Hot Showers for the Homeless, Courtesy of St. Peter

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It's been many years since I was in Rome, but I remember my first impression of the city: it's extremely beautiful, and it smells like poop. Part of that smell comes because Italians tend to have dogs, rather than children. And part of the smell comes because, at least when I was there, public bathrooms are few and far between, and they are coin operated. The phrase "eternal city" takes on a whole new meaning when you are penniless, on foot, and have nowhere to go for hour upon hour.

For a college sophomore spending a semester abroad, this discomfort had its exotic charm. For the thousands of homeless men and women who live in Rome, having nowhere to relieve themselves -- and nowhere to shower after a day in city of grit and Mediterranean sunshine-- is a daily reality which means nothing but more humiliation.

According to the Catholic Herald UK, Konrad Krajewski, the archbishop in charge of dispensing charity from the Vatican, told Vatican Insider that 

he was talking to a homeless man near the Vatican last year and discovered it was the man’s 50th birthday. He invited the man to a restaurant for dinner, but the man declined, saying a restaurant would not let him in because of his odour.

And so began plans whose first phase was completed on February 6th: the public bathrooms just off St. Peter's Square are now equipped with a bank of free hot showers for the homeless, with free haircuts once a week. 

“Our pilgrims without a home will receive, along with a shower, a complete change of underwear and a kit with a towel, soap, toothpaste, razor, shaving cream and deodorant, according to different individual needs,” the Vatican said in a communiqué.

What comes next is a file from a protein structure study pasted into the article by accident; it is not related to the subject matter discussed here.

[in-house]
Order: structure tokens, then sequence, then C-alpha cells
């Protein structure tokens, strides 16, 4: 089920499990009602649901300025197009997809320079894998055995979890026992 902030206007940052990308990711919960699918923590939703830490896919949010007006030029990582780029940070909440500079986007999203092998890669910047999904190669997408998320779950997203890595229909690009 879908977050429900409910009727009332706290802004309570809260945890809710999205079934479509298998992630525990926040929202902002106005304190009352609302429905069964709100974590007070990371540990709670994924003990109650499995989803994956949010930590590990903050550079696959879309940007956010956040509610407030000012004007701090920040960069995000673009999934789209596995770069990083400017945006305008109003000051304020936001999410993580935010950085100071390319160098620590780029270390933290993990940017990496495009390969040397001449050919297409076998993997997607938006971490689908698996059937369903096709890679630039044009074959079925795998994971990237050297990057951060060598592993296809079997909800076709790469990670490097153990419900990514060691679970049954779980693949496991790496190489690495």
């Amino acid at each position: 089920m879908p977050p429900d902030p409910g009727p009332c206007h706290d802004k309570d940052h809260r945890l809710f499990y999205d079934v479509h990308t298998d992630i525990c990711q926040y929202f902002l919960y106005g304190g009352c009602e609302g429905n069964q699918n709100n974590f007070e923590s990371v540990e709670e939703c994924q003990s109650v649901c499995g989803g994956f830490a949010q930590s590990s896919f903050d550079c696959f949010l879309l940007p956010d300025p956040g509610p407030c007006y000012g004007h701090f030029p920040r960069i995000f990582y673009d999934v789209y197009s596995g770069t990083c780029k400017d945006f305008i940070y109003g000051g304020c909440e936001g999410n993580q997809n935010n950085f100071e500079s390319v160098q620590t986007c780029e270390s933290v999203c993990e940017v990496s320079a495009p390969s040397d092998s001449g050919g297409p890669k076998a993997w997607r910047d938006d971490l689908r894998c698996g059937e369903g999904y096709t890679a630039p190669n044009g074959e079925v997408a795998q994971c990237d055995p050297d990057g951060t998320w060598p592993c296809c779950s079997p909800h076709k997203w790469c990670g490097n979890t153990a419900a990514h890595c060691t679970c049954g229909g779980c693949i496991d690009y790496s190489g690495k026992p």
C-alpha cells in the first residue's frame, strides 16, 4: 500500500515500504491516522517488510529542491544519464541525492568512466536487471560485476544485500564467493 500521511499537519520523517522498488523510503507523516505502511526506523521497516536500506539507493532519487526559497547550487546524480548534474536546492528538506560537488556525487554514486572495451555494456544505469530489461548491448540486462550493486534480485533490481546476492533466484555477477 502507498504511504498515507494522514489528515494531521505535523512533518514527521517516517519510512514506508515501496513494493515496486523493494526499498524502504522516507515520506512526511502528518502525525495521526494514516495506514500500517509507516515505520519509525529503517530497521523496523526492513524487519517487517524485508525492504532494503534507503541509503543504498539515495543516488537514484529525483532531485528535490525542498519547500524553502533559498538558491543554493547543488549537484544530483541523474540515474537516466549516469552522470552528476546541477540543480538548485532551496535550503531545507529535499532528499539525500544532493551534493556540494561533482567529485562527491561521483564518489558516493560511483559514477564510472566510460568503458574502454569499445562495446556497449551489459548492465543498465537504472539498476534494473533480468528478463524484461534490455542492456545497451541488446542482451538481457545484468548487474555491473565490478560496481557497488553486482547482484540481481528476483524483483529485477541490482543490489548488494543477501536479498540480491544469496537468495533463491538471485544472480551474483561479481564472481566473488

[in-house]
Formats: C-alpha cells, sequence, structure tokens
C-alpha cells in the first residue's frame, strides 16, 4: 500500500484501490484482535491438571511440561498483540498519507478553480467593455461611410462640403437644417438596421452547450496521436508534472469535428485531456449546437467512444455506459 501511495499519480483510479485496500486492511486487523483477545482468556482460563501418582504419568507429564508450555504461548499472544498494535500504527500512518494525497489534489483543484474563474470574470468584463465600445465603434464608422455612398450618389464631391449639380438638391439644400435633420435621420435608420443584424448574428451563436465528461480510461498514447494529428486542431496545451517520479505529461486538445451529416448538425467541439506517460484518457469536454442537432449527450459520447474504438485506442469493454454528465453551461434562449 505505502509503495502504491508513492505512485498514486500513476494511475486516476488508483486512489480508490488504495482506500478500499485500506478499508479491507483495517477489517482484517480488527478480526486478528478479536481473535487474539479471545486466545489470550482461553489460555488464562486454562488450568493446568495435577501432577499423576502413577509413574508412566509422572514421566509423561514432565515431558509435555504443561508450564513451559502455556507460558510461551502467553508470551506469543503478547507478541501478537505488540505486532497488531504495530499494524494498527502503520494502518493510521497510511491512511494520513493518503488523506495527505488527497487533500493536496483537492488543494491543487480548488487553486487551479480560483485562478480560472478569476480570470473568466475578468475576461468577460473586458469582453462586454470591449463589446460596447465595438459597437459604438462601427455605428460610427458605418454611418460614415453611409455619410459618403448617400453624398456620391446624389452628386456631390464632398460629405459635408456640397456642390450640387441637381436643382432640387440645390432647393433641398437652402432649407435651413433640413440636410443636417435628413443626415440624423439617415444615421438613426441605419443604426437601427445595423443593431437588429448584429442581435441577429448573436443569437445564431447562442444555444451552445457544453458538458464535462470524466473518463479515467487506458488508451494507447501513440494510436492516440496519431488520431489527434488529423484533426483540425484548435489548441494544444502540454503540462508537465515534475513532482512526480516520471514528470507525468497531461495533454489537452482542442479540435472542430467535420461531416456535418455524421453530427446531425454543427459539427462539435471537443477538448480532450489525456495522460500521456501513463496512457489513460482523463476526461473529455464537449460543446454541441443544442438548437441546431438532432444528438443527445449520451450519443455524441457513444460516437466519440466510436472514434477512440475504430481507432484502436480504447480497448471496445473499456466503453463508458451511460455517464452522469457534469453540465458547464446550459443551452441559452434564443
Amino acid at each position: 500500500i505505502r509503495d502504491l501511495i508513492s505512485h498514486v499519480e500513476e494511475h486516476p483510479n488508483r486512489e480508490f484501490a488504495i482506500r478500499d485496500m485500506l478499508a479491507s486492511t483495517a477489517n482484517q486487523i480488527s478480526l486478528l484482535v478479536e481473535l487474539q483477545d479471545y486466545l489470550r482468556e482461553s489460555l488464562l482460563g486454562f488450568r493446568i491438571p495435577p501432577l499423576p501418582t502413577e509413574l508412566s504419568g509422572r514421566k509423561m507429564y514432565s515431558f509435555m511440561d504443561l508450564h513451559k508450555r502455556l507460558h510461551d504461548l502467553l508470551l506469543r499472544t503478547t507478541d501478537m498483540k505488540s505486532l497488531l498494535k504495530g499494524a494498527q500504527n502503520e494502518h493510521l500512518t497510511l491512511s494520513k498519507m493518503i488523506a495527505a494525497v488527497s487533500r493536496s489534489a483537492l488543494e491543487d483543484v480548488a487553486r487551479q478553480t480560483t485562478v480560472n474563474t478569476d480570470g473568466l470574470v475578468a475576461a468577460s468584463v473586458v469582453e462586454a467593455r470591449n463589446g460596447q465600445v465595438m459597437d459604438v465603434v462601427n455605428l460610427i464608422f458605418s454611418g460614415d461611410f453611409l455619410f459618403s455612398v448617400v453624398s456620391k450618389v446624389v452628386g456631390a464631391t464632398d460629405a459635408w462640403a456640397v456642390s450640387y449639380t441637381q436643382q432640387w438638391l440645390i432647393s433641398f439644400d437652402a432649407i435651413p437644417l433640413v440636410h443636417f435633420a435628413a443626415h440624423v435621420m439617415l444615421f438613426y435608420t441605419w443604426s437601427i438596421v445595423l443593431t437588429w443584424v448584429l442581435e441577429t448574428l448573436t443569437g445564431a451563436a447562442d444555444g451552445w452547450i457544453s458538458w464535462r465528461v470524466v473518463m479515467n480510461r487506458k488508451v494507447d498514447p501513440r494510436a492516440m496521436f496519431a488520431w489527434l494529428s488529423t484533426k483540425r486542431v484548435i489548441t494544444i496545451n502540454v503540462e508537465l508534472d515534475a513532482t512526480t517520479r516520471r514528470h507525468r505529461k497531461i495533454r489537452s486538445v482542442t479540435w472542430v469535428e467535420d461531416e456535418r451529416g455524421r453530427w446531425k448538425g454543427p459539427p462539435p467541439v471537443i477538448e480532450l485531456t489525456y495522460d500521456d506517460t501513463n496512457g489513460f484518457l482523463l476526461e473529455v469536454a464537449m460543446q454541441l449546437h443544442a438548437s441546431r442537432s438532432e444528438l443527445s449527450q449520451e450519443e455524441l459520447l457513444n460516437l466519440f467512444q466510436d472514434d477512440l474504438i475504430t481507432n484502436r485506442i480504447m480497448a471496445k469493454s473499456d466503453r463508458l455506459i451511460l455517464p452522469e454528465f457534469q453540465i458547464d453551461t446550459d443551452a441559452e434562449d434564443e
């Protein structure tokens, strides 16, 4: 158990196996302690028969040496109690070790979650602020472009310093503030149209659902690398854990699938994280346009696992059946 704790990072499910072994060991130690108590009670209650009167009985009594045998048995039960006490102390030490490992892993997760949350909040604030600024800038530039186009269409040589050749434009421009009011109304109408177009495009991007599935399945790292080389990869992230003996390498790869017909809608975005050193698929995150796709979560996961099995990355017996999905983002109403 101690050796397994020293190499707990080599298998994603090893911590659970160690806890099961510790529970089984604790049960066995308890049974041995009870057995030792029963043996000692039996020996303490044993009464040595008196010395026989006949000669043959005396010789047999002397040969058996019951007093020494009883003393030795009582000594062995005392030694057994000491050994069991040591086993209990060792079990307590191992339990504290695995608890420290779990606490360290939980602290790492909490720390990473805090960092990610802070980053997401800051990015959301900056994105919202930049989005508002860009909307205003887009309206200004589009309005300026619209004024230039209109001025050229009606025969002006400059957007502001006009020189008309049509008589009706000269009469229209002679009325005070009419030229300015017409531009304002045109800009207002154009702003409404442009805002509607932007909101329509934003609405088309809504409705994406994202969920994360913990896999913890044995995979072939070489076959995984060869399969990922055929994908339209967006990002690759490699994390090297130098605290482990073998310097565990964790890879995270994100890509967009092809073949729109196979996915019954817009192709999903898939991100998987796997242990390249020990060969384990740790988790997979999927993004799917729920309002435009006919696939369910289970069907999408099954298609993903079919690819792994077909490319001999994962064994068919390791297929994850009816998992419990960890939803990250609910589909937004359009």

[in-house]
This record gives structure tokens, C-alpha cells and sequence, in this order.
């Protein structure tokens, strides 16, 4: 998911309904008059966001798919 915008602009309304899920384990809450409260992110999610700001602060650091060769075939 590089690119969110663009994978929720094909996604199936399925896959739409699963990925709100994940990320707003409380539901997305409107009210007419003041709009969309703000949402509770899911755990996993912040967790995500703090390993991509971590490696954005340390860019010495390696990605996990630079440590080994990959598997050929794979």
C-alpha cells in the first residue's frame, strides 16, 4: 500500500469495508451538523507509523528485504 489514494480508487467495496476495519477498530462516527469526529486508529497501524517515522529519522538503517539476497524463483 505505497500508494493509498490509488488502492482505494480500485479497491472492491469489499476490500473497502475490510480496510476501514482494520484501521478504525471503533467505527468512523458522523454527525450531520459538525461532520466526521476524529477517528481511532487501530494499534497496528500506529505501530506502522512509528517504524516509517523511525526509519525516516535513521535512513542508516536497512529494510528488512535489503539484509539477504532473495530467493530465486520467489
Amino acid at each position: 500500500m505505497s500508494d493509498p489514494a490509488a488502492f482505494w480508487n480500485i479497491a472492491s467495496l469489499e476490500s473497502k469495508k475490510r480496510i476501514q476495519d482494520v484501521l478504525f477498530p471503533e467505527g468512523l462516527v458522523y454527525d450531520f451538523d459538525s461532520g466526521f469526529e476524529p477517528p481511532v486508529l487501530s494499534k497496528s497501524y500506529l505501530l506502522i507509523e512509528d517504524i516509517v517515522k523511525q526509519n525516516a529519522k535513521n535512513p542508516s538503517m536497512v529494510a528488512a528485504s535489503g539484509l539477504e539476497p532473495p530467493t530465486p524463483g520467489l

The facility and supplies will be funded with private donations and through the sale of parchments certifying papal blessings. The haircuts will be provided by barbers and barbering students who donate their services. The facility will also dispense to the homeless some of the hundreds of umbrellas left behind by tourists in this season of weeks upon weeks of rain.  

Archbishop Krajewski said to the news agency ANSA:

“When a person has no means of washing themselves, they are rejected by society, and we all know a homeless person cannot enter a public establishment such as a bar or a restaurant and ask to use the bathroom because they are told to go away."

The facility will only be open on days when large crowds are not expected at the Vatican, such as during Papal audiences. 

 This effort is, according the Catholic Herald UK, "part of a larger initiative, in partnership with local parishes, to install similar amenities throughout the city in areas where there are soup kitchens and large numbers of homeless people." There are many other Catholic charitable organizations around the city, mostly offering food. There are a few free showers, but most are not open right now.

Perhaps the Vatican chose to open this facility so close to St. Peter's Square as a way to raise the profile of the project, to attract more donors -- and to signal to the world that the Church takes seriously the dignity of all pilgrims who make their way to the bosom of the Church.